Dwight Howard wants to win a title in Orlando. There was even talk about him signing an extension. But that’s not happening now, and he’s making it pretty clear that if the Orlando Magic won’t shake up the roster in order to win a championship, he’ll shake it up for them by leaving after next year.
“I want to win a championship,” the All-Star center said. “I think the owners have to really know that. That’s been my goal and my mission since I’ve been in the NBA — to win a championship. I don’t have side goals or agendas. My main goal is to win a championship. I want to have 14 other guys who feel the same way.”
Asked if the Magic have that now, he said, “It’s off and on. Sometimes guys are there whole-heartedly and then sometimes I’ve had teammates allow people getting in their ears and things like that effect the way that they play and approach the game.”
Howard said he did not tell DeVos and Vander Weide specific roster moves he wanted to see.
“I just told them, ‘We’ve got to have guys who are going to play hard 48 minutes and who are going to battle the other team, who are going to fight night in and night out for a championship,’ ” he said.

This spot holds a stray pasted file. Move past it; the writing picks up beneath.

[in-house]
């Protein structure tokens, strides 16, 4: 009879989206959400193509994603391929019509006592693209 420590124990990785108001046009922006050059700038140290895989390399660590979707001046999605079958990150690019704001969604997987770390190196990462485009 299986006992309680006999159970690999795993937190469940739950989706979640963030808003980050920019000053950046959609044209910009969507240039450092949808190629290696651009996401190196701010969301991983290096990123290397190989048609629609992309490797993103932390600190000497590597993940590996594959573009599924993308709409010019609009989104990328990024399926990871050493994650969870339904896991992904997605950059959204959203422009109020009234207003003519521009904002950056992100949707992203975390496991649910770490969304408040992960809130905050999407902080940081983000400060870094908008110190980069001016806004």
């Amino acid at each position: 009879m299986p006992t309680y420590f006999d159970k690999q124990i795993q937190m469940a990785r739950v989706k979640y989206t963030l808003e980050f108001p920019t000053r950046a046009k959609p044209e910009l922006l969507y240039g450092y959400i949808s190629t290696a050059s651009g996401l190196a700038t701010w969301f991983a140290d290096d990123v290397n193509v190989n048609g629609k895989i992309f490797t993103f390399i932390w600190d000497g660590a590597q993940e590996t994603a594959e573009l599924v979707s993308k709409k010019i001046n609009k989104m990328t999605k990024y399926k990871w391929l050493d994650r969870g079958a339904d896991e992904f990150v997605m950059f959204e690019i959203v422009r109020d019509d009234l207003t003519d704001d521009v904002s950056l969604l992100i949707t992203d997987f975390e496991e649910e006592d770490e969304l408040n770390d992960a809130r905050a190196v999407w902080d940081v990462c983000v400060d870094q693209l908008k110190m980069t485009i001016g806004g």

And if they don’t, Dwight?
“A lot of people want to see me go other places, but I want to stay in Orlando. I have a beautiful home there. There are beautiful people down there. My son is in Orlando. He’s getting a lot older and I want to be there to see as many moments as I can of his life.”
And if the Magic do not win the 2012 championship and the personality of the roster stays the same?
“Then things have to change,” Howard told NBA.com.
There it is. A star player giving a team a one year deadline to make serious changes in order to win a title. The thing is, Orlando has already made serious changes in order to win a title. Only that last part didn’t happen. Now they’re stuck with Gilbert Arenas and Hedo Turkoglu getting a combined $100 million-plus over the next three years. Who’s going to take that money, Dwight?
Of course, there is the omnipresent lockout looming over all of this that could radically change what Orlando does. But under the current system, Orlando will probably be about $20 million over the cap. And the new system is almost guaranteed to make that worse.
Orlando is already in quite a bind. Now their superstar center is giving them one season to get out of it, and it just so happens to be the season that could be unrecognizably altered by a new labor deal. It’s starting to feel like Otis Smith is driving a bus down hill with no brakes. Unless he pulls a miracle, this won’t end well for the Magic.
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